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Group seeks monument for D.C. vets

(Published March 27, 2000)

By SAM STRIKE

Staff Writer

People come to the national Mall from all over the country to see memorials dedicated to those who fought and died for America.

But, unlike most towns throughout America, they wonít find a memorial in the nationís capital built to honor hometown residents for their military service.

D.C. "shadow" Sen. Florence Pendleton and a handful of residents are trying to erect such a tribute to veterans from the District.

"We havenít thought enough of ourselves to include ourselves (in a monument)," Pendleton said of D.C. residents. Pendleton was one of the first people elected to the Districtís two "shadow" senator positions, which were created as unpaid and unfunded offices to help lobby for D.C. statehood.

A handful of people who met March 18 plan to form committees to decide the location, funding and type of edifice to propose. Pendleton said the group plans to meet again at 10:30 a.m. April 8 on the 10th floor of One Judiciary Square, 441 Fourth St. NW.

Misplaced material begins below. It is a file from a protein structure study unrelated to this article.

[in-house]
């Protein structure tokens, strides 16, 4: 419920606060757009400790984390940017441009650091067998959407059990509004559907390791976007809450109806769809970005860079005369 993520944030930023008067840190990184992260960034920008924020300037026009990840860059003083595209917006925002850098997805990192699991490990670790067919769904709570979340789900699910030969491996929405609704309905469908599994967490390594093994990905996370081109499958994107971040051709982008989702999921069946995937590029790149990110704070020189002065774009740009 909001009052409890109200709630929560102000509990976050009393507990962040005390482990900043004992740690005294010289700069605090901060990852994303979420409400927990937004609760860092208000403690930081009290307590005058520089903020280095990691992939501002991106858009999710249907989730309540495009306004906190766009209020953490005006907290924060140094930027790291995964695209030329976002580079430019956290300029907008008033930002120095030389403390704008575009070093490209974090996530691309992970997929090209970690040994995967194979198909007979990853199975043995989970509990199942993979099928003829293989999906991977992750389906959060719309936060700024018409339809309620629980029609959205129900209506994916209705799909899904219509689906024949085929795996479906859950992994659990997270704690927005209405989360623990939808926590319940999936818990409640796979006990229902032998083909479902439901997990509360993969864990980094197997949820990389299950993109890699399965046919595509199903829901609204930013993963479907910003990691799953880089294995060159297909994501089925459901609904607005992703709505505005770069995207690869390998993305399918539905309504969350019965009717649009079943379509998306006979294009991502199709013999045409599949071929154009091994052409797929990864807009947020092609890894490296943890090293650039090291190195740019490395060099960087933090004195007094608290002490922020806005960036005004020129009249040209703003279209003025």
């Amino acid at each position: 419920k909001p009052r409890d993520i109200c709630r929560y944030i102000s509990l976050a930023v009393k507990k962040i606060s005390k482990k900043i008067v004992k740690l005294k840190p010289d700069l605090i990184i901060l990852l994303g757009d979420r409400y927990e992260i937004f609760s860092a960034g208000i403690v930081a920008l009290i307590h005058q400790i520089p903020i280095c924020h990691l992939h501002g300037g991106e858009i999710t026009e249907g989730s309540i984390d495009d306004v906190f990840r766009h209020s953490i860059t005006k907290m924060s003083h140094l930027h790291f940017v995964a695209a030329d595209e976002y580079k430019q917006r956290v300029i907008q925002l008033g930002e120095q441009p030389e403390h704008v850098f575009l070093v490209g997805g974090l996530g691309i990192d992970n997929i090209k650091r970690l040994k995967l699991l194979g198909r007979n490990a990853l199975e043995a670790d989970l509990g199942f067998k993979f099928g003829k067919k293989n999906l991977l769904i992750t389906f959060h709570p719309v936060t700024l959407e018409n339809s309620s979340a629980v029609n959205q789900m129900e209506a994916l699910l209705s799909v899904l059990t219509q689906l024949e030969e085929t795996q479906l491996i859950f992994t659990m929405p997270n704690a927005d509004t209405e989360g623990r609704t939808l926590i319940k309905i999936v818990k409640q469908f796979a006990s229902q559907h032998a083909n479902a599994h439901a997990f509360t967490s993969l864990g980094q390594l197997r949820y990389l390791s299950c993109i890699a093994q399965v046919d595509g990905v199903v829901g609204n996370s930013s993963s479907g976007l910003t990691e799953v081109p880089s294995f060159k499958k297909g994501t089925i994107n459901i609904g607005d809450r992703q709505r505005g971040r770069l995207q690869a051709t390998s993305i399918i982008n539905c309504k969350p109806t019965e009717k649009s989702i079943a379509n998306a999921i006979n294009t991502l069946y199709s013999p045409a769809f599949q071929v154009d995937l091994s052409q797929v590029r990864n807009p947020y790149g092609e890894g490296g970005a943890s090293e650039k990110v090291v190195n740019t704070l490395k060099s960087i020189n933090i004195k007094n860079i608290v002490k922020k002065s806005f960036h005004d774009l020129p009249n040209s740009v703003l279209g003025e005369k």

The purpose for a tribute to all D.C. military veterans, Pendleton said, is to recognize all residents who served both in times of war and peace, in battle or not, including special service unit members who entertained troops with shows or sports.

There is a "tremendous groundswell" among veterans in favor of a monument, said Bert Harris, who was awarded the militaryís purple heart for a shrapnel wound he received when a mortar round exploded while he was serving with the Marine Corps in Vietnam.

Washington "is a city of monuments and edifices, so certainly it would enhance the city as one more treasure," he said. Harris is a third-generation Washingtonian whose three brothers and extended family members were also servicemen. Some of his family members even served in the Civil War, he said.

He said he would like the monument "to call national attention to the traditional sacrifices that residents of D.C. have made in service to this countryÖits dedication should be one that recognizes that we have also made our contribution to the country all the way back to the beginning of the Civil War."

Pendleton said she has received positive responses from constituents for something to "dignify their service" to the country.

Copyright 2000, The Common Denominator